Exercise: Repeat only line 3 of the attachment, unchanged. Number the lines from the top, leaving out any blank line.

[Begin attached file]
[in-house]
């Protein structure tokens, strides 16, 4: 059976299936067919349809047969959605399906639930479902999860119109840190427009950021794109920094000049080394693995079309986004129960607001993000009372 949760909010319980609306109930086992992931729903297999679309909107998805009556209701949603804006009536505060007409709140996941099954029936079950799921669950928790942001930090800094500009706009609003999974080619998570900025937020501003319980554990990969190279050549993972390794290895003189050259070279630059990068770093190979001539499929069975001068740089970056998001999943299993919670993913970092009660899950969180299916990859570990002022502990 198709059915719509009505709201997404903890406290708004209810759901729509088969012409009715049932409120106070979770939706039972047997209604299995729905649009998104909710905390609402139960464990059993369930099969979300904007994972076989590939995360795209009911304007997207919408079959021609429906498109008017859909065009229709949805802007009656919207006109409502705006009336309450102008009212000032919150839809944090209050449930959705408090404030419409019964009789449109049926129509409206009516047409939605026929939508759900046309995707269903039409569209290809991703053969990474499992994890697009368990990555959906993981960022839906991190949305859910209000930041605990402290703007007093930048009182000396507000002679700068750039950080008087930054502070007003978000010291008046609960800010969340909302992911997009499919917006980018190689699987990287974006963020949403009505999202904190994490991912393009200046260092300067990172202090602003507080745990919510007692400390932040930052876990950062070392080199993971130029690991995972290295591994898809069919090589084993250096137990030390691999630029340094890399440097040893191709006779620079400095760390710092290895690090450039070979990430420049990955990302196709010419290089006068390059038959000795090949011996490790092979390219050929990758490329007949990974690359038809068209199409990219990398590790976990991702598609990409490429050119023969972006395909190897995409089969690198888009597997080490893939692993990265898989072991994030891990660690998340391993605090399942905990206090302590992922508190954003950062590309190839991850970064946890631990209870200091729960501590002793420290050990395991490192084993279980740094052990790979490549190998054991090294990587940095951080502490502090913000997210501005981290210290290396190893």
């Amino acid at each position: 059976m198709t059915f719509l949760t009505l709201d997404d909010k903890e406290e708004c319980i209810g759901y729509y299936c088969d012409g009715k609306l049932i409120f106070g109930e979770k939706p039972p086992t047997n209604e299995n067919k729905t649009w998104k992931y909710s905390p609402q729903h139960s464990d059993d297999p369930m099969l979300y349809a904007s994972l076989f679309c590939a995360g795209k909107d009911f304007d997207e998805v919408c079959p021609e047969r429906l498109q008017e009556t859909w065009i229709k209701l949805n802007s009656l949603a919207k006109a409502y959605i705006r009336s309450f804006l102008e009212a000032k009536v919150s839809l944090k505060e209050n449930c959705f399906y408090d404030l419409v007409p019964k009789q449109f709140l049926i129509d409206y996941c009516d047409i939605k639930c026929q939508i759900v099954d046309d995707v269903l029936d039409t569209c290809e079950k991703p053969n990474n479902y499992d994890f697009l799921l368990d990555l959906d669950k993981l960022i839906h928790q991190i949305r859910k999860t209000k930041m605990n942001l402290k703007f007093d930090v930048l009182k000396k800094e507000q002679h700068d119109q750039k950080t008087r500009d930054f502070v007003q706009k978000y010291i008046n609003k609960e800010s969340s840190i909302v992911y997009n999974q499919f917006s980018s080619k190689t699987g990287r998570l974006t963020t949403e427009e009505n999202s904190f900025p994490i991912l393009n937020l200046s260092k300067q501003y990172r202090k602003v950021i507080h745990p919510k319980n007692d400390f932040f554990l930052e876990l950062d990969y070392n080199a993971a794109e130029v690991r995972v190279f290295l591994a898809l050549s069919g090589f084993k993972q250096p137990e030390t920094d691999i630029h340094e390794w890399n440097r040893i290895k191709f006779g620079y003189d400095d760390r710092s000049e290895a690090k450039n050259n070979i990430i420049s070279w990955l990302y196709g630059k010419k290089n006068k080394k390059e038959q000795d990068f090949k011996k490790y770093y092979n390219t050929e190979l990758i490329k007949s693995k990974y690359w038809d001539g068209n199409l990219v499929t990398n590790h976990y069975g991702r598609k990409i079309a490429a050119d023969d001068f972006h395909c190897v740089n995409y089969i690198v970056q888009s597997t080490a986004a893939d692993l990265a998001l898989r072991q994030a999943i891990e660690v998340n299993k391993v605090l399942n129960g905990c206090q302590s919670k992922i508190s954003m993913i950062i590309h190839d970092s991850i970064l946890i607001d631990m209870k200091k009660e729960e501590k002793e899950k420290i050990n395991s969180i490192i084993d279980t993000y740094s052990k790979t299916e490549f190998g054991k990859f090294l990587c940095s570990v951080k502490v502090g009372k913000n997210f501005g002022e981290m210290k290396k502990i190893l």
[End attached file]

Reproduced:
């Amino acid at each position: 059976m198709t059915f719509l949760t009505l709201d997404d909010k903890e406290e708004c319980i209810g759901y729509y299936c088969d012409g009715k609306l049932i409120f106070g109930e979770k939706p039972p086992t047997n209604e299995n067919k729905t649009w998104k992931y909710s905390p609402q729903h139960s464990d059993d297999p369930m099969l979300y349809a904007s994972l076989f679309c590939a995360g795209k909107d009911f304007d997207e998805v919408c079959p021609e047969r429906l498109q008017e009556t859909w065009i229709k209701l949805n802007s009656l949603a919207k006109a409502y959605i705006r009336s309450f804006l102008e009212a000032k009536v919150s839809l944090k505060e209050n449930c959705f399906y408090d404030l419409v007409p019964k009789q449109f709140l049926i129509d409206y996941c009516d047409i939605k639930c026929q939508i759900v099954d046309d995707v269903l029936d039409t569209c290809e079950k991703p053969n990474n479902y499992d994890f697009l799921l368990d990555l959906d669950k993981l960022i839906h928790q991190i949305r859910k999860t209000k930041m605990n942001l402290k703007f007093d930090v930048l009182k000396k800094e507000q002679h700068d119109q750039k950080t008087r500009d930054f502070v007003q706009k978000y010291i008046n609003k609960e800010s969340s840190i909302v992911y997009n999974q499919f917006s980018s080619k190689t699987g990287r998570l974006t963020t949403e427009e009505n999202s904190f900025p994490i991912l393009n937020l200046s260092k300067q501003y990172r202090k602003v950021i507080h745990p919510k319980n007692d400390f932040f554990l930052e876990l950062d990969y070392n080199a993971a794109e130029v690991r995972v190279f290295l591994a898809l050549s069919g090589f084993k993972q250096p137990e030390t920094d691999i630029h340094e390794w890399n440097r040893i290895k191709f006779g620079y003189d400095d760390r710092s000049e290895a690090k450039n050259n070979i990430i420049s070279w990955l990302y196709g630059k010419k290089n006068k080394k390059e038959q000795d990068f090949k011996k490790y770093y092979n390219t050929e190979l990758i490329k007949s693995k990974y690359w038809d001539g068209n199409l990219v499929t990398n590790h976990y069975g991702r598609k990409i079309a490429a050119d023969d001068f972006h395909c190897v740089n995409y089969i690198v970056q888009s597997t080490a986004a893939d692993l990265a998001l898989r072991q994030a999943i891990e660690v998340n299993k391993v605090l399942n129960g905990c206090q302590s919670k992922i508190s954003m993913i950062i590309h190839d970092s991850i970064l946890i607001d631990m209870k200091k009660e729960e501590k002793e899950k420290i050990n395991s969180i490192i084993d279980t993000y740094s052990k790979t299916e490549f190998g054991k990859f090294l990587c940095s570990v951080k502490v502090g009372k913000n997210f501005g002022e981290m210290k290396k502990i190893l």